You may have already read by now that Indian Motorcycle has issued multiple trademark filings to use the name EFTR for “electric motorcycles and structural parts therefor.” You may have also read that shortly after that news was reported by Motorcycle.com, Indian quickly issued a statement to clarify the report, saying: “the trademark application… is related to a new youth-oriented product that will be unveiled later this year, and is not related to a new electric version of the FTR 1200.”
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There are a number of interesting things to unpack from that information. Firstly, there’s the simple fact that Indian chose to respond. That’s not something you usually see. Typically, brands hold their tongue when it comes to speculation about what will or won’t be coming through their doors. I’ve written dozens of speculative articles over the years and have never once had a brand come back to me to say: “No, we’re not making that thing, we’re making this other thing.”
OK, true, it’s entirely possible (and, in fact, likely) that TMO isn’t important enough to respond to, but you get my point: it’s unusual behavior. Off the top of my head, I can’t think of any other examples of that happening. The behavior is especially unusual because it offers such specific clarification. Rather than simply say, “No, your speculation is wrong,” Indian’s gone on to explain that it’s actually going to use the name on a kid’s bike – probably along the lines of Harley-Davidson’s IRONe balance bikes – and that it will be available by the end of the year.
I’m not entirely sure why Indian would be so forthcoming. Perhaps Polaris is still stinging from the Victory Octane debacle and is worried about getting people’s hopes up. Perhaps the company’s looking at the shit circus that is the economy and thinking: “You know, if we’re going to release this thing in time for Christmas maybe we should start hyping it now.” Or perhaps there’s a swerve in the statement that Indian released.
Look at the wording: notice that it simply says the trademark application referenced in MO’s article is not related to an electric version of the FTR 1200. Indian isn’t saying there’s not an electric adult motorcycle coming our way; it’s just saying it won’t be called the EFTR. And, really, the idea that Indian might be working on an electric model is in no way surprising.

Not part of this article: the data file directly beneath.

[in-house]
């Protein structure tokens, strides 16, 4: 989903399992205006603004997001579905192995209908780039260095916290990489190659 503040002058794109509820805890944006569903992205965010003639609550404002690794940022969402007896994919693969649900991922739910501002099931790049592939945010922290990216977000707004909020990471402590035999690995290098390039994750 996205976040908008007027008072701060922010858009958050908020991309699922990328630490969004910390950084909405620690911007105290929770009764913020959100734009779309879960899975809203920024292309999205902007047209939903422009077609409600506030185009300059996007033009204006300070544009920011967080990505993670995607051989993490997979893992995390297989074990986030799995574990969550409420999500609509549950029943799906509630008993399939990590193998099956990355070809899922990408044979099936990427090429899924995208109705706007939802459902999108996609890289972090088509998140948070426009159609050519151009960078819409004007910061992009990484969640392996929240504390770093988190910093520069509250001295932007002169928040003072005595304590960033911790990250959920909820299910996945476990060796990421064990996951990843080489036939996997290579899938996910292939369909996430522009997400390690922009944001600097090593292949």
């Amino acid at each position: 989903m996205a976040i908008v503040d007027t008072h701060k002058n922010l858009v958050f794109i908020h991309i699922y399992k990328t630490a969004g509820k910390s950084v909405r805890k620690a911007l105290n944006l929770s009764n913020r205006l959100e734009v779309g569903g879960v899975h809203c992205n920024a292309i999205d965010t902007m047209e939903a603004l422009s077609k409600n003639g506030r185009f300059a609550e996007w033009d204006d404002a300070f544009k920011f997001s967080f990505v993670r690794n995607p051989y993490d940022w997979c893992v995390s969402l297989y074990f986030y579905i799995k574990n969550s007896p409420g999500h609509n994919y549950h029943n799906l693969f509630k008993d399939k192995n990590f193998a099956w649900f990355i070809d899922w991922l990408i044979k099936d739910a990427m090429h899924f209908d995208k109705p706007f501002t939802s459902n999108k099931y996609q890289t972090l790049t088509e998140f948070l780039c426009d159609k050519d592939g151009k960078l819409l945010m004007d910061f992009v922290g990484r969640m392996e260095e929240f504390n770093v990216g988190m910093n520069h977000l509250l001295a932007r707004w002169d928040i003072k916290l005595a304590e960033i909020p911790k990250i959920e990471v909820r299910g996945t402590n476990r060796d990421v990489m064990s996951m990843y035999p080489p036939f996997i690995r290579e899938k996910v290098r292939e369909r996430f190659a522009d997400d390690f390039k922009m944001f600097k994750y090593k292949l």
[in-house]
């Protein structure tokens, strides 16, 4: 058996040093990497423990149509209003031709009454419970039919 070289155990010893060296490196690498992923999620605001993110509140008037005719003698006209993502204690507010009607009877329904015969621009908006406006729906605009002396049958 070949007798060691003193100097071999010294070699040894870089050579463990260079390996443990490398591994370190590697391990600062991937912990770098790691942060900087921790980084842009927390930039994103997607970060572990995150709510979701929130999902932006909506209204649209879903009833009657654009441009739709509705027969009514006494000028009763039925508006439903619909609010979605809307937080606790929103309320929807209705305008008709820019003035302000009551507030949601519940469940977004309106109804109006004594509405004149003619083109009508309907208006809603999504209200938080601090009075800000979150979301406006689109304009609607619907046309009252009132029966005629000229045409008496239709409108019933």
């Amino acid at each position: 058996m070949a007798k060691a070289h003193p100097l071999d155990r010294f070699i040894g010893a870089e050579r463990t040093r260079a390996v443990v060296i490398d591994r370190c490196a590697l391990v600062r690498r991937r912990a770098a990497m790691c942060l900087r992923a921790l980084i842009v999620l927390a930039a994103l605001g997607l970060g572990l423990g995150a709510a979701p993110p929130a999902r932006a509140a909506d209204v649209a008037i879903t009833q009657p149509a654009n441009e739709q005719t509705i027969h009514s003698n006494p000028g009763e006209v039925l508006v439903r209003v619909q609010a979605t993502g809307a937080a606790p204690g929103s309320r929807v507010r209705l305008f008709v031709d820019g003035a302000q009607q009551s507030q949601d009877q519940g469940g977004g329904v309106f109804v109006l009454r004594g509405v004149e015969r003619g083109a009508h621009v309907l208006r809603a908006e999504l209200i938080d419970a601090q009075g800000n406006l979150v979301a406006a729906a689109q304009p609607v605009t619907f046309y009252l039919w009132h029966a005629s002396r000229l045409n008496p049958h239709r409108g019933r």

When Harley-Davidson finally launched the excellent LiveWire last year the company cheekily suggested that it was the first major manufacturer to issue a production electric motorcycle. People with functioning memories know this wasn’t true, though, because Victory had offered up the Empulse TT back in 2015. Yeah, that bike was effectively just a rebranded Brammo – an Oregon-based electric motorcycle company bought out by Polaris in January 2015 – but first is still first.
Harley’s PR team was probably comfortable making the claim because the Empulse TT made very little impact (I’ve only ever seen one being ridden in the wild, and that was by someone who worked at Polaris headquarters) and Victory Motorcycles went under in 2017. With all that foundation, though, I doubt anyone would be surprised to see Indian rolling out an electric bike. Indeed, I’d be more surprised if Indian didn’t do such a thing. It’s been quietly signalling the possibility of an electric model for years. Seven years ago, even before Indian had displayed any new bikes under Polaris’ leadership, Indian held a competition encouraging young designers to imagine what a future Indian might look like. The eventual winning design was of an electric motorcycle, as was the third-place design.
Polaris has a lot of electric powertrain knowhow in house. In addition to the knowledge it gained from buying up Brammo, the company also makes GEM electric vehicles. Indian will make an electric bike one day. The question is simply when.
Based on Indian’s statement, it won’t be this year. Which isn’t that big a deal. Right now is just not a good time to be unveiling anything in the motorsport space. Intermot and EICMA have cancelled this year’s shows and countless smaller, more local shows have done the same. There won’t really be a place to show off a new electric bike until at least 2021. Just as Harley-Davidson has pushed back the launch of its Pan America and Bronx models, I suspect a lot of manufacturers are holding their powder until questions about the current economic situation are answered. Will things be horrific, or just unpleasant? Probably best not to launch any new models until you have a sense of the way the wind is blowing.
That’s especially true for Indian, which has long been (and somewhat frustratingly) honest about the fact it expects to turn a profit on the stuff it makes. So it may wait longer than we’d like. To that end, since I’d like to see Indian revealing an electric model by the end of next year it will probably actually be 2022 when such a thing happens.
It might be even further away, though, because the aforementioned challenges will have set back other Indian plans, such as the other FTR 1200 variations we already know are coming. A more road-focused version of the FTR 1200 had been scheduled to break cover this year, with an adventure model scheduled for next year. Look for the road bike to at least be pushed back. If those things affect electric bike development, we might have to wait until 2023 or 2024 for an eIndian.